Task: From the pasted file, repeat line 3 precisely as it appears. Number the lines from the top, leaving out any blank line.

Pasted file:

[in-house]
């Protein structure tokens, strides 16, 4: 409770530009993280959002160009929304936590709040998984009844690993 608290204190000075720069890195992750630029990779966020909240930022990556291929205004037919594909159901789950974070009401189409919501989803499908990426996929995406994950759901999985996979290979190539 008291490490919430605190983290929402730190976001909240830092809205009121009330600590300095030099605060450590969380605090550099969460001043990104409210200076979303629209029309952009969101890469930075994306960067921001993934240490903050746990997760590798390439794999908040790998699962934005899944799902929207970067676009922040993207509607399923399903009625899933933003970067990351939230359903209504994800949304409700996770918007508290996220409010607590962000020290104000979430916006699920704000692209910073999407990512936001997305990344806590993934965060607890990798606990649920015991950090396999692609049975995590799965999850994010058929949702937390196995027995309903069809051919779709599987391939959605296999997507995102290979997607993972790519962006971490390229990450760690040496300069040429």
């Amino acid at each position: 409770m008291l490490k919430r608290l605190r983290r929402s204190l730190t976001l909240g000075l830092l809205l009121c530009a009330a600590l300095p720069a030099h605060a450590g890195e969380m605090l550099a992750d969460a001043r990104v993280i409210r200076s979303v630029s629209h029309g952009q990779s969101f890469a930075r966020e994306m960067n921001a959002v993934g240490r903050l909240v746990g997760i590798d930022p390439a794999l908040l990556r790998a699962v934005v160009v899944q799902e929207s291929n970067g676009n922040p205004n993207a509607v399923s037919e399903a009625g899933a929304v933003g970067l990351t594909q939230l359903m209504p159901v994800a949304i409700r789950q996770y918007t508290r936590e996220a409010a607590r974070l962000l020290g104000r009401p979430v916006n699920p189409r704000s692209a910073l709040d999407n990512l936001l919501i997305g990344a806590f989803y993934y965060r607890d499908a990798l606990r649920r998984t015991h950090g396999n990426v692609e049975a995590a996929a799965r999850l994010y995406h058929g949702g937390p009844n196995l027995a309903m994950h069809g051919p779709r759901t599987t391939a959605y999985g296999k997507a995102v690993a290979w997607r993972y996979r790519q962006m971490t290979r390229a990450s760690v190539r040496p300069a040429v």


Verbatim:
């Amino acid at each position: 409770m008291l490490k919430r608290l605190r983290r929402s204190l730190t976001l909240g000075l830092l809205l009121c530009a009330a600590l300095p720069a030099h605060a450590g890195e969380m605090l550099a992750d969460a001043r990104v993280i409210r200076s979303v630029s629209h029309g952009q990779s969101f890469a930075r966020e994306m960067n921001a959002v993934g240490r903050l909240v746990g997760i590798d930022p390439a794999l908040l990556r790998a699962v934005v160009v899944q799902e929207s291929n970067g676009n922040p205004n993207a509607v399923s037919e399903a009625g899933a929304v933003g970067l990351t594909q939230l359903m209504p159901v994800a949304i409700r789950q996770y918007t508290r936590e996220a409010a607590r974070l962000l020290g104000r009401p979430v916006n699920p189409r704000s692209a910073l709040d999407n990512l936001l919501i997305g990344a806590f989803y993934y965060r607890d499908a990798l606990r649920r998984t015991h950090g396999n990426v692609e049975a995590a996929a799965r999850l994010y995406h058929g949702g937390p009844n196995l027995a309903m994950h069809g051919p779709r759901t599987t391939a959605y999985g296999k997507a995102v690993a290979w997607r993972y996979r790519q962006m971490t290979r390229a990450s760690v190539r040496p300069a040429v």